‘History in Motion’ project just keeps rollin’ along
May 1, 2012
Carson City’s history is starting to come to life along the freeway corridor through town as the city puts the finishing touches on steel sculptures depicting its past.
“History in Motion,” which is expected to be completed by the end of the year, depicts at freeway interchanges and grade separations various eras during the developmental years in the area.
“The last two days have been exciting days for the freeway landscaping project north leg,” as the first batch of steel cutouts was installed, said Tom Grundy, the city’s senior project manager.
“The cutouts at Arrowhead Drive represent a snapshot in time when the Transcontinental Motor Convoy crossed the U.S. The plants and rock mulch are coming soon,” he said, and the “cowboy cutout at Northgate Lane will be contemplating the Pony Express recruiting poster which will be installed amongst the trees, plants and rock mulches.”
The first batch of cutouts was manufactured by Reno Iron Works and installed last week by RaPid Construction.
On Friday, members of Gardeners Reclaiming Our Waysides (GROW), RaPiD Construction, Cassinelli Landscaping and city staff planted the first tree for the project along with Robin Williamson, former supervisor and former chairwoman of Carson City Regional Transportation Commission. The tree was donated by Fleming Nursery Sales Inc.
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In recent weeks, historic designs have been etched into the concrete, and in the months to come, drought-resistant plants and trees will be added to complete the scenes at each location.
The city received about $2.2 million for improvements to the freeway corridor, with $1.7 million of that secured through federal funding. The city also received $500,000 through the Nevada Department of Transportation’s Community Match Program for the project.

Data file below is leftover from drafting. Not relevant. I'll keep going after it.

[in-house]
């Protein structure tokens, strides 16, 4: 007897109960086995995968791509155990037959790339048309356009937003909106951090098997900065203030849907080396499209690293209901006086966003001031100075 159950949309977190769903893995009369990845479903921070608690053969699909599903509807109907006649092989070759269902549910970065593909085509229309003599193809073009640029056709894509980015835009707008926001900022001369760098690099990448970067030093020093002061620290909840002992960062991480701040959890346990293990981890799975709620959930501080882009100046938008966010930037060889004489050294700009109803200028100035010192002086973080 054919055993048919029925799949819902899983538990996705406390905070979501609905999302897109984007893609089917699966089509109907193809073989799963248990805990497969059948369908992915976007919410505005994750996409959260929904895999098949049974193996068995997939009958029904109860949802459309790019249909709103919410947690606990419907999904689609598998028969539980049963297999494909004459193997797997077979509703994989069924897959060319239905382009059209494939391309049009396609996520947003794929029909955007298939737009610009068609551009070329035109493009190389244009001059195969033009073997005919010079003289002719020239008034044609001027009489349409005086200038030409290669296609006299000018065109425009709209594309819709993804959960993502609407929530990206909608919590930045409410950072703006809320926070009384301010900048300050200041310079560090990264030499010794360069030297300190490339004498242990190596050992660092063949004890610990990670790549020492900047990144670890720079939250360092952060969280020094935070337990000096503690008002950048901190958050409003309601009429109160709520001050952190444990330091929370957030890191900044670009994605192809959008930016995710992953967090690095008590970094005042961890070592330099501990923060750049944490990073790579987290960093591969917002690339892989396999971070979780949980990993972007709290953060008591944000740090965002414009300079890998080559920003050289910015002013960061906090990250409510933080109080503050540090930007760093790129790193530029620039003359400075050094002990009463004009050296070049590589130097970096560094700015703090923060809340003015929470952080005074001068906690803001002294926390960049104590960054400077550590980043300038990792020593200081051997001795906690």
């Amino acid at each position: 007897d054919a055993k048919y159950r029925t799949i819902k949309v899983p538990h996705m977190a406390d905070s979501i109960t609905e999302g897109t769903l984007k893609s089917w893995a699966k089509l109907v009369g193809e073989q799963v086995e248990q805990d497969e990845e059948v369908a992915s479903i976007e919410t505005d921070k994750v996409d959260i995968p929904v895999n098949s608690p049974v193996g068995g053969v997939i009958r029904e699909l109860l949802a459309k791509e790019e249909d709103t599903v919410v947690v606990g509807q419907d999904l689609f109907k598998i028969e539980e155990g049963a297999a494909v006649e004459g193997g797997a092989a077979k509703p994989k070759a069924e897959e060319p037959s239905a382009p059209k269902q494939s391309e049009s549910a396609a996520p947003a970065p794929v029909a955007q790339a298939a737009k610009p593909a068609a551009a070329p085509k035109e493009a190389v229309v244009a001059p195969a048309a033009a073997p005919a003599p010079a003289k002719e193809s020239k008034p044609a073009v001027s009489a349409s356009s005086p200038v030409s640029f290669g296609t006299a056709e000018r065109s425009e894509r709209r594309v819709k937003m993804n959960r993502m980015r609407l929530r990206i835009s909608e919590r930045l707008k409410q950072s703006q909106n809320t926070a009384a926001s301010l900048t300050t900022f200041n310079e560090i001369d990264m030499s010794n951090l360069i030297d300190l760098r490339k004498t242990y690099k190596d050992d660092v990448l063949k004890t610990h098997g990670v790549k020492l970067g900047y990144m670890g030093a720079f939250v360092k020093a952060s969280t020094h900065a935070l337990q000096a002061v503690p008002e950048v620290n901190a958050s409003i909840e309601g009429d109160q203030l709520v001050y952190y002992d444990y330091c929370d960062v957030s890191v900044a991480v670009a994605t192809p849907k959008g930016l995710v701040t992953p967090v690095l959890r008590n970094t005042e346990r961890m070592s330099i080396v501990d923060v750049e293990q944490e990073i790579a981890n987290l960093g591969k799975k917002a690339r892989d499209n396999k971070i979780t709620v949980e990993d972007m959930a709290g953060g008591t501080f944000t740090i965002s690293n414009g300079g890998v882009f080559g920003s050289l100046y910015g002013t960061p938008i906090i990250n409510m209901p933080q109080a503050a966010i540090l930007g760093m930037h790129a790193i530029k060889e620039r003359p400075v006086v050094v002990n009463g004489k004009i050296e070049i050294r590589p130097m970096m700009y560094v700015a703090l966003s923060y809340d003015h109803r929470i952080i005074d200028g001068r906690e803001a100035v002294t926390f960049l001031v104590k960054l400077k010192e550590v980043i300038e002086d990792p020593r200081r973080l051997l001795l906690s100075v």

“It is very rewarding to see the years of hard work of many people paying off as the underground work on the project is winding up, and the portions of the project which will be visible and enhance our community for many years to come are being installed,” Grundy said.
“Federal funding (is) assigned specifically to this project, thanks to the efforts of GROW and Sen. (Harry) Reid. These funds can only be used for the Carson City freeway’s landscape and aesthetic improvements.”
The project was conceived by GROW and was spearheaded and shepherded through years of red tape by Mary Fischer. GROW obtained initial federal funding for the project, which has since been awarded additional federal and state grants.
The theme builds on the Nevada Department of Transportation’s vision for the entire Highway 395 corridor, which is intended to celebrate Carson City’s history.
NDOT has completed steel cutout sculptures over and around bridges on Fairview Drive and East Fifth Street, also with money that can be used only for freeway beautification.
The cattle drive design over Fifth Street features steel and aluminum panels in the shapes of horses, riders and cattle. Life-sized panels are attached to the pedestrian fencing, and sculptures surround the bridges. Fairview Drive art shows early settlers sharing pine nuts with Native Americans.